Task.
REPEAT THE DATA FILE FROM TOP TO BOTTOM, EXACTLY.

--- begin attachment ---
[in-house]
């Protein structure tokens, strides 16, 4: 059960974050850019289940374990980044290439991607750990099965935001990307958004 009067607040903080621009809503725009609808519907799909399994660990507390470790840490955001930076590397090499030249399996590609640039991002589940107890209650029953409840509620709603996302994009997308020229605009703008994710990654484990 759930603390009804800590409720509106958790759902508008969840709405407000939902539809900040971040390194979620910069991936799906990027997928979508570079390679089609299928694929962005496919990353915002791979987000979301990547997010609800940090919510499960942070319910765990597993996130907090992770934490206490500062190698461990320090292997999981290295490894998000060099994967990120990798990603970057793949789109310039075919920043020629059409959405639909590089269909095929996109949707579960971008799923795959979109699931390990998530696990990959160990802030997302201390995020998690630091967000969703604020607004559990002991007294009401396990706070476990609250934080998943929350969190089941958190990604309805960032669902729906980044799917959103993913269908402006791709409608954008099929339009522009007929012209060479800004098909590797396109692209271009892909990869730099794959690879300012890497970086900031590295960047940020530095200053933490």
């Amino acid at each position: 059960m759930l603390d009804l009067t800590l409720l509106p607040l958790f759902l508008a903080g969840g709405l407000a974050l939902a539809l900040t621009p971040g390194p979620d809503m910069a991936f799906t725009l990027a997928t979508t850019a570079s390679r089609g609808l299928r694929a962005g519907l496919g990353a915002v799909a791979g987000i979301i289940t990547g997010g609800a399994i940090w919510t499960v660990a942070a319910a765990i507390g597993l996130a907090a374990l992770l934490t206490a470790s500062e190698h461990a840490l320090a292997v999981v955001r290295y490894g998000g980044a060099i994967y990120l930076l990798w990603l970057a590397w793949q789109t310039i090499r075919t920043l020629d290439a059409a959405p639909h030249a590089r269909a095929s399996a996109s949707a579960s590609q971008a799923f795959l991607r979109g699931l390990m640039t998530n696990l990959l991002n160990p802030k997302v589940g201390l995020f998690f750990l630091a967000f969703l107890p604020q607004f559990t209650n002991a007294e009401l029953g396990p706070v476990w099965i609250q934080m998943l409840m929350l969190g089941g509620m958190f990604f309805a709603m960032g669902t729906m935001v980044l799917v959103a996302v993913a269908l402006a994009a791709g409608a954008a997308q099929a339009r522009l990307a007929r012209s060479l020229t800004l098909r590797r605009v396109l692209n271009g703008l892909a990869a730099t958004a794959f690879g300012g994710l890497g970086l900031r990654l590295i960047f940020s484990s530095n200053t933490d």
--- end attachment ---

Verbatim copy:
[in-house]
């Protein structure tokens, strides 16, 4: 059960974050850019289940374990980044290439991607750990099965935001990307958004 009067607040903080621009809503725009609808519907799909399994660990507390470790840490955001930076590397090499030249399996590609640039991002589940107890209650029953409840509620709603996302994009997308020229605009703008994710990654484990 759930603390009804800590409720509106958790759902508008969840709405407000939902539809900040971040390194979620910069991936799906990027997928979508570079390679089609299928694929962005496919990353915002791979987000979301990547997010609800940090919510499960942070319910765990597993996130907090992770934490206490500062190698461990320090292997999981290295490894998000060099994967990120990798990603970057793949789109310039075919920043020629059409959405639909590089269909095929996109949707579960971008799923795959979109699931390990998530696990990959160990802030997302201390995020998690630091967000969703604020607004559990002991007294009401396990706070476990609250934080998943929350969190089941958190990604309805960032669902729906980044799917959103993913269908402006791709409608954008099929339009522009007929012209060479800004098909590797396109692209271009892909990869730099794959690879300012890497970086900031590295960047940020530095200053933490």
């Amino acid at each position: 059960m759930l603390d009804l009067t800590l409720l509106p607040l958790f759902l508008a903080g969840g709405l407000a974050l939902a539809l900040t621009p971040g390194p979620d809503m910069a991936f799906t725009l990027a997928t979508t850019a570079s390679r089609g609808l299928r694929a962005g519907l496919g990353a915002v799909a791979g987000i979301i289940t990547g997010g609800a399994i940090w919510t499960v660990a942070a319910a765990i507390g597993l996130a907090a374990l992770l934490t206490a470790s500062e190698h461990a840490l320090a292997v999981v955001r290295y490894g998000g980044a060099i994967y990120l930076l990798w990603l970057a590397w793949q789109t310039i090499r075919t920043l020629d290439a059409a959405p639909h030249a590089r269909a095929s399996a996109s949707a579960s590609q971008a799923f795959l991607r979109g699931l390990m640039t998530n696990l990959l991002n160990p802030k997302v589940g201390l995020f998690f750990l630091a967000f969703l107890p604020q607004f559990t209650n002991a007294e009401l029953g396990p706070v476990w099965i609250q934080m998943l409840m929350l969190g089941g509620m958190f990604f309805a709603m960032g669902t729906m935001v980044l799917v959103a996302v993913a269908l402006a994009a791709g409608a954008a997308q099929a339009r522009l990307a007929r012209s060479l020229t800004l098909r590797r605009v396109l692209n271009g703008l892909a990869a730099t958004a794959f690879g300012g994710l890497g970086l900031r990654l590295i960047f940020s484990s530095n200053t933490d």